Chosen brings together some 50 rare and important Hebrew books, scrolls, and objects that date from the 11th to the 18th century. Never before presented in one exhibition, the artifacts are drawn from nine Philadelphia area institutions and the Rosenbach’s own collection.
Chosen tells the stories of human experience, intellectual endeavors, religious tradition, and artistic innovation. Objects, some being exhibited for the first time, were selected for their literary and historic importance and their visual interest. By uniting them in a common space, Chosen reveals the untold stories buried within the objects, as well as those of their producers, owners, and the many different Jewish cultures and other influences that brought them into existence.
Visitors can see highly decorated, illustrated scrolls, observe scribal virtuosity in a selection of miniature books – some as small as a thimble – view writing in a diversity of languages from Chaldean to Yiddish, and learn how the form of Hebrew texts changed with the travels of Jewish populations across geography and time. Exhibit highlights include:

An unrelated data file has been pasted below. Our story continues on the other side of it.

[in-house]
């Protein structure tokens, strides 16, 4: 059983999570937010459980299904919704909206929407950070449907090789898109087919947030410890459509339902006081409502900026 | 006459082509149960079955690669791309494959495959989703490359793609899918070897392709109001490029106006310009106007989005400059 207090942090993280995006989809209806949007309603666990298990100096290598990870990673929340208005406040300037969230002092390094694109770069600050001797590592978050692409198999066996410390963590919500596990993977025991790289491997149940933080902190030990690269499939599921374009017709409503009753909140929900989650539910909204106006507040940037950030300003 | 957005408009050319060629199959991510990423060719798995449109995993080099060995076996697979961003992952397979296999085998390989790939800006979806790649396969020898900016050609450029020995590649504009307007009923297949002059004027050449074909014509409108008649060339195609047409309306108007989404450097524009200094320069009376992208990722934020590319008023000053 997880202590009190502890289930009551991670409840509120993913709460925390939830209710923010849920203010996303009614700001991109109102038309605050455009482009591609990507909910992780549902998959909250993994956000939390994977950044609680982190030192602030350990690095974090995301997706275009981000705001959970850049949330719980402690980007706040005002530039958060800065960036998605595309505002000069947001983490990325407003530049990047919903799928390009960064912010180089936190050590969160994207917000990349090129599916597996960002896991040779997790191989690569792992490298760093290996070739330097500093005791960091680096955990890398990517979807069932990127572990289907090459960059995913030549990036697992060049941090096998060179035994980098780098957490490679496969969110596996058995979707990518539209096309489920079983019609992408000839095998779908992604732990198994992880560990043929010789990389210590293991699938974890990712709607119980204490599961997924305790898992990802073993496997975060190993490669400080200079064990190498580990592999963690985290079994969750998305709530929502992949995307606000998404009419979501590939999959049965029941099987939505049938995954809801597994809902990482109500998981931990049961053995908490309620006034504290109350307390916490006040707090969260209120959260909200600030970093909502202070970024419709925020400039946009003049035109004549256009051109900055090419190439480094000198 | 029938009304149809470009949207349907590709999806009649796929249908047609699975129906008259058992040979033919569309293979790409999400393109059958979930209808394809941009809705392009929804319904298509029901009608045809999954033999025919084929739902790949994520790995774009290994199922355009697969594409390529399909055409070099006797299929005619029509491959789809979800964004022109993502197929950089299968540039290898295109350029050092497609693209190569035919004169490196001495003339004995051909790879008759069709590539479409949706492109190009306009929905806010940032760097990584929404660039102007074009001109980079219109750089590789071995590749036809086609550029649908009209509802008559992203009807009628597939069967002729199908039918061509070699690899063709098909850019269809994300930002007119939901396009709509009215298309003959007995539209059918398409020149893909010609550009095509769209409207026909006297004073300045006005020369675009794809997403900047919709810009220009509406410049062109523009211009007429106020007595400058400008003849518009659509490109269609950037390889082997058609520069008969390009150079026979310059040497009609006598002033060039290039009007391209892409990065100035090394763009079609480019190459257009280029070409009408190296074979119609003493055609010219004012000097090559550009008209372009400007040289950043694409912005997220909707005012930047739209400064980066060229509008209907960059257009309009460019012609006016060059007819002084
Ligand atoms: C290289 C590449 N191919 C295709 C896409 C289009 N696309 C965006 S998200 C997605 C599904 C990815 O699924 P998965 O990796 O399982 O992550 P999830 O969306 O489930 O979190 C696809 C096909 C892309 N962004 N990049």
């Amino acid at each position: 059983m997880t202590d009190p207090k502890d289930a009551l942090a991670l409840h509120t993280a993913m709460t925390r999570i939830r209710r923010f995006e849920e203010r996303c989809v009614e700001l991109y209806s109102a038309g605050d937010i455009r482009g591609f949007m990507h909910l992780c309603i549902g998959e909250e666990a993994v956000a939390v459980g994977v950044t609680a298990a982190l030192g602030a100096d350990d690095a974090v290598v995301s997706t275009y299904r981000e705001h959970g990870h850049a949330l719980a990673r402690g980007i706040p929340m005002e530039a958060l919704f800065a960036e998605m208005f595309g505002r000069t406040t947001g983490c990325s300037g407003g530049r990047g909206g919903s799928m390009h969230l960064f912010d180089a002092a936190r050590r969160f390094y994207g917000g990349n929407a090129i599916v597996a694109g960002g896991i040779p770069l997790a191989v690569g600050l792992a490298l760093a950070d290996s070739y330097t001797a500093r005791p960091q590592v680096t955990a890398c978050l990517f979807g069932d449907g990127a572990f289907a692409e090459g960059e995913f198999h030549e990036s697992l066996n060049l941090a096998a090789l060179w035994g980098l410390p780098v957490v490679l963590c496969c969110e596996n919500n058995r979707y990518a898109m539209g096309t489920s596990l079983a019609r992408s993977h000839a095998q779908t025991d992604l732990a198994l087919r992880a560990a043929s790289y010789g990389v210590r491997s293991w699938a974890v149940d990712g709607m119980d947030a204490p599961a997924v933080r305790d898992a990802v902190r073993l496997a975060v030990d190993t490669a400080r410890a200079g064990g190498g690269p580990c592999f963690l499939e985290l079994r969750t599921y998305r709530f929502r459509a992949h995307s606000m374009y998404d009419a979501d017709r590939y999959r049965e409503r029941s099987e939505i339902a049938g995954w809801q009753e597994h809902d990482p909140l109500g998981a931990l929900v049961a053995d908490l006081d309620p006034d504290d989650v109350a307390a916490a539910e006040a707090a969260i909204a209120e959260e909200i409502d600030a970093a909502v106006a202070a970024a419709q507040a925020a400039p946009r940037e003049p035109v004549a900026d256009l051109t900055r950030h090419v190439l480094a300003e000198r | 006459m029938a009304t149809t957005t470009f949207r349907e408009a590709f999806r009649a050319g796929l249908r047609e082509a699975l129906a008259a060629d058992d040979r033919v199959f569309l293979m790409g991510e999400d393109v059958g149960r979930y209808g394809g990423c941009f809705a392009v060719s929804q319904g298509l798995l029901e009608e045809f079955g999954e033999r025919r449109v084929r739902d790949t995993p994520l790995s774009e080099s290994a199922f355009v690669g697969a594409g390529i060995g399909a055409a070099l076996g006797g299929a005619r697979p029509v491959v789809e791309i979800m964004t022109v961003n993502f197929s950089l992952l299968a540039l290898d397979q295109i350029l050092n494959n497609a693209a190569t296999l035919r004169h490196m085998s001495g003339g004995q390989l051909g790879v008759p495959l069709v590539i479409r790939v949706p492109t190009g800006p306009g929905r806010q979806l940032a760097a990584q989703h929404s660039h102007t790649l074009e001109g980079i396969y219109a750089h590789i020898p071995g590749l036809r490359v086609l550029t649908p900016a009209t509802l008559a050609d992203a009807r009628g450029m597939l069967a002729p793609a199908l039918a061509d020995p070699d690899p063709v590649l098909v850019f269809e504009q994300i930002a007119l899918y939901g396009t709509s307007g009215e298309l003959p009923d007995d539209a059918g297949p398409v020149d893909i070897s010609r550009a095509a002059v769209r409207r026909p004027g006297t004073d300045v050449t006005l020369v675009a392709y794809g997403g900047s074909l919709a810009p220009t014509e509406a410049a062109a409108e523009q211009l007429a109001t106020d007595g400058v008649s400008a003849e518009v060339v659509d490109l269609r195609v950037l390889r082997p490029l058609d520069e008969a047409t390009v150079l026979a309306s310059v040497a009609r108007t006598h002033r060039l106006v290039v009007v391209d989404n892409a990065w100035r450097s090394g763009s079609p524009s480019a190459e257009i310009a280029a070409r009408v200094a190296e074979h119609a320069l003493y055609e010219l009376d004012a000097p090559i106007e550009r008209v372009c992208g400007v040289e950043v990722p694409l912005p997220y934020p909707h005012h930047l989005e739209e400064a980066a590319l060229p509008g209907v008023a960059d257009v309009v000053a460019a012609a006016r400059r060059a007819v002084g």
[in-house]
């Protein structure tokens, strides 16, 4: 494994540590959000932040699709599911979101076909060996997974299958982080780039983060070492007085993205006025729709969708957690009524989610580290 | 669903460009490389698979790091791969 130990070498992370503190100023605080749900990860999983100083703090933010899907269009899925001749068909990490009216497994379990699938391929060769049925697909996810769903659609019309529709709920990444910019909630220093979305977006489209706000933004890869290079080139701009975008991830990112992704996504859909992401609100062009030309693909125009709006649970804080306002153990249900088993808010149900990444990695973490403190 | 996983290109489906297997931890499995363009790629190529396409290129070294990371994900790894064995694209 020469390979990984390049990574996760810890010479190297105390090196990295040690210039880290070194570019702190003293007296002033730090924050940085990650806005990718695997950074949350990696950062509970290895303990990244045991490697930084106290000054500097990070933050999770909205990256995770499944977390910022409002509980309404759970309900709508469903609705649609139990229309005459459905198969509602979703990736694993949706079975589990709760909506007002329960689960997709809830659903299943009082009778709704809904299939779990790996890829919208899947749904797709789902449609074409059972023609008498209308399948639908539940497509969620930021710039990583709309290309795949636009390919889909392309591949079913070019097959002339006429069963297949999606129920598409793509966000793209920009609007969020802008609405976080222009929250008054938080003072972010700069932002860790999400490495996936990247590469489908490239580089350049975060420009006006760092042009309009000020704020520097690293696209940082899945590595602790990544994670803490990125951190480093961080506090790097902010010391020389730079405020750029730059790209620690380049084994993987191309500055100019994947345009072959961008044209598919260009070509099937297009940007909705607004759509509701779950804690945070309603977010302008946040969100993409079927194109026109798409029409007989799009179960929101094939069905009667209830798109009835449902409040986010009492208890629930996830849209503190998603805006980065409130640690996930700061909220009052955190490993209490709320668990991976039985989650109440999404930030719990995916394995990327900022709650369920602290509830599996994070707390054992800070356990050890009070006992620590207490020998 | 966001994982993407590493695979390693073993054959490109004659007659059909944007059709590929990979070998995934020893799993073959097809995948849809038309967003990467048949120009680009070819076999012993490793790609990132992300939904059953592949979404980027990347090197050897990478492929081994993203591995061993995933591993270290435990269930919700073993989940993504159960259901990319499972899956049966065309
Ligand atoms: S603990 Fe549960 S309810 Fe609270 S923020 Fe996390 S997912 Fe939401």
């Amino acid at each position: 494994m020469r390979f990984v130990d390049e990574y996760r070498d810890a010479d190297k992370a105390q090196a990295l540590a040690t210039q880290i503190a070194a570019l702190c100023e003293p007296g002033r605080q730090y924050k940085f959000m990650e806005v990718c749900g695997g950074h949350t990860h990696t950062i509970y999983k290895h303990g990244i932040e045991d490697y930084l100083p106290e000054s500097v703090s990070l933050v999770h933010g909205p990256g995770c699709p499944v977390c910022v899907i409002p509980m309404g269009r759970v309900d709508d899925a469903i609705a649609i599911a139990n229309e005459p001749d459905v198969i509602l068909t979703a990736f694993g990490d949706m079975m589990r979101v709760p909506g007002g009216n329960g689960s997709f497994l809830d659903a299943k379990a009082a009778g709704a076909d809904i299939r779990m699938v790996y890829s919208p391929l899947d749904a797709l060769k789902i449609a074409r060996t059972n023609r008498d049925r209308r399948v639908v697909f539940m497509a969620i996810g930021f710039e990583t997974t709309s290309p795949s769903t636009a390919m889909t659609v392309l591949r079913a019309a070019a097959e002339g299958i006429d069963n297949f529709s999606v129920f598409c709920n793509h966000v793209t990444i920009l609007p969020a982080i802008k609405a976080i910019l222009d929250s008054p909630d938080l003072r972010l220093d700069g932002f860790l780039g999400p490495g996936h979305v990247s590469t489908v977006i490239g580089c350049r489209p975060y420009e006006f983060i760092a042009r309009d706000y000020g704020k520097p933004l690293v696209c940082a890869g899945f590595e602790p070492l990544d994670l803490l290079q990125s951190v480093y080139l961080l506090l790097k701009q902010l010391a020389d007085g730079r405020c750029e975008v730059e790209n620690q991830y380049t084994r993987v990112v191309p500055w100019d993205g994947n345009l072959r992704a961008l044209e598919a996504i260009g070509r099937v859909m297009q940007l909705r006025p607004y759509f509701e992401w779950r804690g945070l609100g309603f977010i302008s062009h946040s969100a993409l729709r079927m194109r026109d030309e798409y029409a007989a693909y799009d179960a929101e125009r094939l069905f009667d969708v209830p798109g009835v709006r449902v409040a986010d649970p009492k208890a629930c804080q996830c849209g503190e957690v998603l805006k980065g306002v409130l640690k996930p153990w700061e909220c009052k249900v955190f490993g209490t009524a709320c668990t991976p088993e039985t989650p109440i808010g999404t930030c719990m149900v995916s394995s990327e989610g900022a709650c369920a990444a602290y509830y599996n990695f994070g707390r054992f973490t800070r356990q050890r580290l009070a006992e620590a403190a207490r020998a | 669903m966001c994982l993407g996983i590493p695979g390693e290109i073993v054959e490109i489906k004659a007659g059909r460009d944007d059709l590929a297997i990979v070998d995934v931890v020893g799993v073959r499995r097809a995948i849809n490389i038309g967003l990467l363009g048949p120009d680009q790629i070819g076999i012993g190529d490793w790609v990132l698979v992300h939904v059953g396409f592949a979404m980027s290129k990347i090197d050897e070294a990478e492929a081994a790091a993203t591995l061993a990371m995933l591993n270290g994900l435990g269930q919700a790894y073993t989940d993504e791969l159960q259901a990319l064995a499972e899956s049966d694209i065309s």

- The first book printed in Hebrew
- Illustrated texts such as the Scroll of Esther – including one miniature scroll never before seen by the public
- What may be the oldest Hebrew Bible in a North American collection
- The first book published in what is now the United States
- The first known illustration depicting a bar mitzvah
- The first Hebrew prayer book written for popular use
- The oldest nearly complete Passover haggadah in existence
- A Torah scroll listing ‘the Eleven Commandments’
- The first book written by a Muslim that was translated into Hebrew
- The first depiction of a map of the Exodus from Egypt
- The first scientific illustration of a liquid-in-glass thermometer
Philadelphia is an untapped resource for exceptional and significant Hebraica. Many local religious and educational institutions maintain extraordinary, if little-seen pieces that come from a diverse range of 19th and 20th century collectors. Taken as a whole, the objects can be discovered anew as Philadelphia’s collection.
Objects for the exhibit have been loaned by Bryn Mawr College Library; Center for Advanced Judaic Studies Library, University of Pennsylvania; Congregation Mikveh Israel; Congregation Rodeph Shalom; Free Library of Philadelphia, Rare Book Department and Education, Philosophy, and Religion Department; Haverford College Library, Special Collections; Rare Book & Manuscript Library, University of Pennsylvania; Reform Congregation Keneseth Israel; Temple Judea Museum; and Walter H. and Leonore Annenberg Rare Book & Manuscript Library.